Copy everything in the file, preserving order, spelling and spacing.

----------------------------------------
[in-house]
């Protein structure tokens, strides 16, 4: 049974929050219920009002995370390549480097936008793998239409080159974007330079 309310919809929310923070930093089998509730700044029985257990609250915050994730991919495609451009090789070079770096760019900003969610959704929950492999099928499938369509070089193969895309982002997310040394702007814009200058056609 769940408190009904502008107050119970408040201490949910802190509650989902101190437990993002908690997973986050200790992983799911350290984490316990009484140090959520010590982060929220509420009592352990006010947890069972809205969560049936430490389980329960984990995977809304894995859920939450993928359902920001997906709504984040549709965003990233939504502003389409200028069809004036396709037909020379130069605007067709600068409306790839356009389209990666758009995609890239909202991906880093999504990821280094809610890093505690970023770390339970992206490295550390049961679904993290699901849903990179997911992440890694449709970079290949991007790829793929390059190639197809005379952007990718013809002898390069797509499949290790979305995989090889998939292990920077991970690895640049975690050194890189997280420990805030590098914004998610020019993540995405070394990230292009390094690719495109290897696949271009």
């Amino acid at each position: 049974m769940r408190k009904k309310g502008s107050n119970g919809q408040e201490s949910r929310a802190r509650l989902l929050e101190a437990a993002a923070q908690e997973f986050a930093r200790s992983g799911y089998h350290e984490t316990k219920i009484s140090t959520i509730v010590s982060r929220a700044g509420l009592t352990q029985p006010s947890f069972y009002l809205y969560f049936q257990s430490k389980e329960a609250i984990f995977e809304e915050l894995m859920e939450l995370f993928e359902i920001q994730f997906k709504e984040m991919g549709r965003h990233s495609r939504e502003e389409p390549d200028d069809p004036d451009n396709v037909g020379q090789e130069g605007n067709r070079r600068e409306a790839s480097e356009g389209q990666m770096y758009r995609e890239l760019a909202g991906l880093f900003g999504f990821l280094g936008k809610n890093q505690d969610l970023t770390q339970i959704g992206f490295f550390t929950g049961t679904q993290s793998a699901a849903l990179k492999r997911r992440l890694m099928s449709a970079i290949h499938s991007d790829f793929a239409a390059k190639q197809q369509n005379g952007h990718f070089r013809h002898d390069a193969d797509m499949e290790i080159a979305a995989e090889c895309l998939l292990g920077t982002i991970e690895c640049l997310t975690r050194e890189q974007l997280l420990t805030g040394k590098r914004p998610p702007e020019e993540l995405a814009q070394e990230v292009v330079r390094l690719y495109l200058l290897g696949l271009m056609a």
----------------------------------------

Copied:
[in-house]
């Protein structure tokens, strides 16, 4: 049974929050219920009002995370390549480097936008793998239409080159974007330079 309310919809929310923070930093089998509730700044029985257990609250915050994730991919495609451009090789070079770096760019900003969610959704929950492999099928499938369509070089193969895309982002997310040394702007814009200058056609 769940408190009904502008107050119970408040201490949910802190509650989902101190437990993002908690997973986050200790992983799911350290984490316990009484140090959520010590982060929220509420009592352990006010947890069972809205969560049936430490389980329960984990995977809304894995859920939450993928359902920001997906709504984040549709965003990233939504502003389409200028069809004036396709037909020379130069605007067709600068409306790839356009389209990666758009995609890239909202991906880093999504990821280094809610890093505690970023770390339970992206490295550390049961679904993290699901849903990179997911992440890694449709970079290949991007790829793929390059190639197809005379952007990718013809002898390069797509499949290790979305995989090889998939292990920077991970690895640049975690050194890189997280420990805030590098914004998610020019993540995405070394990230292009390094690719495109290897696949271009």
């Amino acid at each position: 049974m769940r408190k009904k309310g502008s107050n119970g919809q408040e201490s949910r929310a802190r509650l989902l929050e101190a437990a993002a923070q908690e997973f986050a930093r200790s992983g799911y089998h350290e984490t316990k219920i009484s140090t959520i509730v010590s982060r929220a700044g509420l009592t352990q029985p006010s947890f069972y009002l809205y969560f049936q257990s430490k389980e329960a609250i984990f995977e809304e915050l894995m859920e939450l995370f993928e359902i920001q994730f997906k709504e984040m991919g549709r965003h990233s495609r939504e502003e389409p390549d200028d069809p004036d451009n396709v037909g020379q090789e130069g605007n067709r070079r600068e409306a790839s480097e356009g389209q990666m770096y758009r995609e890239l760019a909202g991906l880093f900003g999504f990821l280094g936008k809610n890093q505690d969610l970023t770390q339970i959704g992206f490295f550390t929950g049961t679904q993290s793998a699901a849903l990179k492999r997911r992440l890694m099928s449709a970079i290949h499938s991007d790829f793929a239409a390059k190639q197809q369509n005379g952007h990718f070089r013809h002898d390069a193969d797509m499949e290790i080159a979305a995989e090889c895309l998939l292990g920077t982002i991970e690895c640049l997310t975690r050194e890189q974007l997280l420990t805030g040394k590098r914004p998610p702007e020019e993540l995405a814009q070394e990230v292009v330079r390094l690719y495109l200058l290897g696949l271009m056609a």